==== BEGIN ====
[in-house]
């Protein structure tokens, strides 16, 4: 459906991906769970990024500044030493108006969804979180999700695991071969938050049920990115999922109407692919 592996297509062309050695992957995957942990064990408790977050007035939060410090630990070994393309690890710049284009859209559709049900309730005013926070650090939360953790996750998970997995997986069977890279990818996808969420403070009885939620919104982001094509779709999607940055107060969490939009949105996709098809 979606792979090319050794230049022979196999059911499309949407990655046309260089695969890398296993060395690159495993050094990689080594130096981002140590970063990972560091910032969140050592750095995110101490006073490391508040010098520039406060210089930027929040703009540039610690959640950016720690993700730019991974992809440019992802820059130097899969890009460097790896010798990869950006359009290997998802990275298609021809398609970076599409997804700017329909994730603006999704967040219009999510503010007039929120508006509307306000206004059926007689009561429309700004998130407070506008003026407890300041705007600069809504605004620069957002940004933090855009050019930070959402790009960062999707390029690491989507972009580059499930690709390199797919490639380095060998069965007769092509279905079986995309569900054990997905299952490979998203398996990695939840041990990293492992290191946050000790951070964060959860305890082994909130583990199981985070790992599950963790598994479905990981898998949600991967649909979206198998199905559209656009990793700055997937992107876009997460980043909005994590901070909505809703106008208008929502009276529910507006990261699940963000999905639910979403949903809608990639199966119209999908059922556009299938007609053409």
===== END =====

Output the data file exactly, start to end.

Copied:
[in-house]
């Protein structure tokens, strides 16, 4: 459906991906769970990024500044030493108006969804979180999700695991071969938050049920990115999922109407692919 592996297509062309050695992957995957942990064990408790977050007035939060410090630990070994393309690890710049284009859209559709049900309730005013926070650090939360953790996750998970997995997986069977890279990818996808969420403070009885939620919104982001094509779709999607940055107060969490939009949105996709098809 979606792979090319050794230049022979196999059911499309949407990655046309260089695969890398296993060395690159495993050094990689080594130096981002140590970063990972560091910032969140050592750095995110101490006073490391508040010098520039406060210089930027929040703009540039610690959640950016720690993700730019991974992809440019992802820059130097899969890009460097790896010798990869950006359009290997998802990275298609021809398609970076599409997804700017329909994730603006999704967040219009999510503010007039929120508006509307306000206004059926007689009561429309700004998130407070506008003026407890300041705007600069809504605004620069957002940004933090855009050019930070959402790009960062999707390029690491989507972009580059499930690709390199797919490639380095060998069965007769092509279905079986995309569900054990997905299952490979998203398996990695939840041990990293492992290191946050000790951070964060959860305890082994909130583990199981985070790992599950963790598994479905990981898998949600991967649909979206198998199905559209656009990793700055997937992107876009997460980043909005994590901070909505809703106008208008929502009276529910507006990261699940963000999905639910979403949903809608990639199966119209999908059922556009299938007609053409």